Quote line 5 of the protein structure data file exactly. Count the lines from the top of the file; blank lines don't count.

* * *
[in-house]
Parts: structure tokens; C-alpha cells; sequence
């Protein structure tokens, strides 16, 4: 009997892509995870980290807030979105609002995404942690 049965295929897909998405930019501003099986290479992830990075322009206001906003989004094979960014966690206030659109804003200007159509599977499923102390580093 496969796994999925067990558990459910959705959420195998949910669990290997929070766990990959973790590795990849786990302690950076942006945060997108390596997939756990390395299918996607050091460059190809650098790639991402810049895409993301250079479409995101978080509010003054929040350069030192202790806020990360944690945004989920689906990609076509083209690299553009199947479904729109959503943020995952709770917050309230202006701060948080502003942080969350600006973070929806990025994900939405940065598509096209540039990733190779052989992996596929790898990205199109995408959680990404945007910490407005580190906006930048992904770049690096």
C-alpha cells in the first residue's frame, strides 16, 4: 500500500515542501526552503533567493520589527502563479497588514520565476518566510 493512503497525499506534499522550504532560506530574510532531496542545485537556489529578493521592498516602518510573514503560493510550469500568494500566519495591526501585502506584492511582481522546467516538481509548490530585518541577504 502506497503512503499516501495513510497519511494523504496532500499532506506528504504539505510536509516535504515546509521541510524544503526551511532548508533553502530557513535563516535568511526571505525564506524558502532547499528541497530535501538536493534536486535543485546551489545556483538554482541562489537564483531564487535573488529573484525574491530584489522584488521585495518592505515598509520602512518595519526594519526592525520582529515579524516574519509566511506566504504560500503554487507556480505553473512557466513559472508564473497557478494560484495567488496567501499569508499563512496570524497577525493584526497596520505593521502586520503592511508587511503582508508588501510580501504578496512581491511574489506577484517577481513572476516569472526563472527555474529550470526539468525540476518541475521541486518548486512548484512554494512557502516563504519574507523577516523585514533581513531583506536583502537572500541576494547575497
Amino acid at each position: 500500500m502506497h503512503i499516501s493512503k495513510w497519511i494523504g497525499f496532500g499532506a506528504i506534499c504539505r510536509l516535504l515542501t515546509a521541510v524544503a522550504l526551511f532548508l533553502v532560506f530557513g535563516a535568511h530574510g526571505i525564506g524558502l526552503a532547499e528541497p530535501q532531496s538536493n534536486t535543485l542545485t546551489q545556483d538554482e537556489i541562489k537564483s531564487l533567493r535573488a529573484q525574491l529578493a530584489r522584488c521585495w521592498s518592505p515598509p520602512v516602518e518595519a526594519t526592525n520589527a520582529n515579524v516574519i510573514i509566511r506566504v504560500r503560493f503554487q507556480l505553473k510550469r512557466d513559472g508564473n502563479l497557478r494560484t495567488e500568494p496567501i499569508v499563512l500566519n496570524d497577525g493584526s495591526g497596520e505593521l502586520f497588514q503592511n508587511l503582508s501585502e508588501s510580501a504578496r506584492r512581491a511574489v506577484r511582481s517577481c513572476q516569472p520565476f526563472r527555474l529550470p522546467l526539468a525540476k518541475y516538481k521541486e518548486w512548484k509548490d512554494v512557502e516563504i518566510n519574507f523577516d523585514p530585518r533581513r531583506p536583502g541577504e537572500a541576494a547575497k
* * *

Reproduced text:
Amino acid at each position: 500500500m502506497h503512503i499516501s493512503k495513510w497519511i494523504g497525499f496532500g499532506a506528504i506534499c504539505r510536509l516535504l515542501t515546509a521541510v524544503a522550504l526551511f532548508l533553502v532560506f530557513g535563516a535568511h530574510g526571505i525564506g524558502l526552503a532547499e528541497p530535501q532531496s538536493n534536486t535543485l542545485t546551489q545556483d538554482e537556489i541562489k537564483s531564487l533567493r535573488a529573484q525574491l529578493a530584489r522584488c521585495w521592498s518592505p515598509p520602512v516602518e518595519a526594519t526592525n520589527a520582529n515579524v516574519i510573514i509566511r506566504v504560500r503560493f503554487q507556480l505553473k510550469r512557466d513559472g508564473n502563479l497557478r494560484t495567488e500568494p496567501i499569508v499563512l500566519n496570524d497577525g493584526s495591526g497596520e505593521l502586520f497588514q503592511n508587511l503582508s501585502e508588501s510580501a504578496r506584492r512581491a511574489v506577484r511582481s517577481c513572476q516569472p520565476f526563472r527555474l529550470p522546467l526539468a525540476k518541475y516538481k521541486e518548486w512548484k509548490d512554494v512557502e516563504i518566510n519574507f523577516d523585514p530585518r533581513r531583506p536583502g541577504e537572500a541576494a547575497k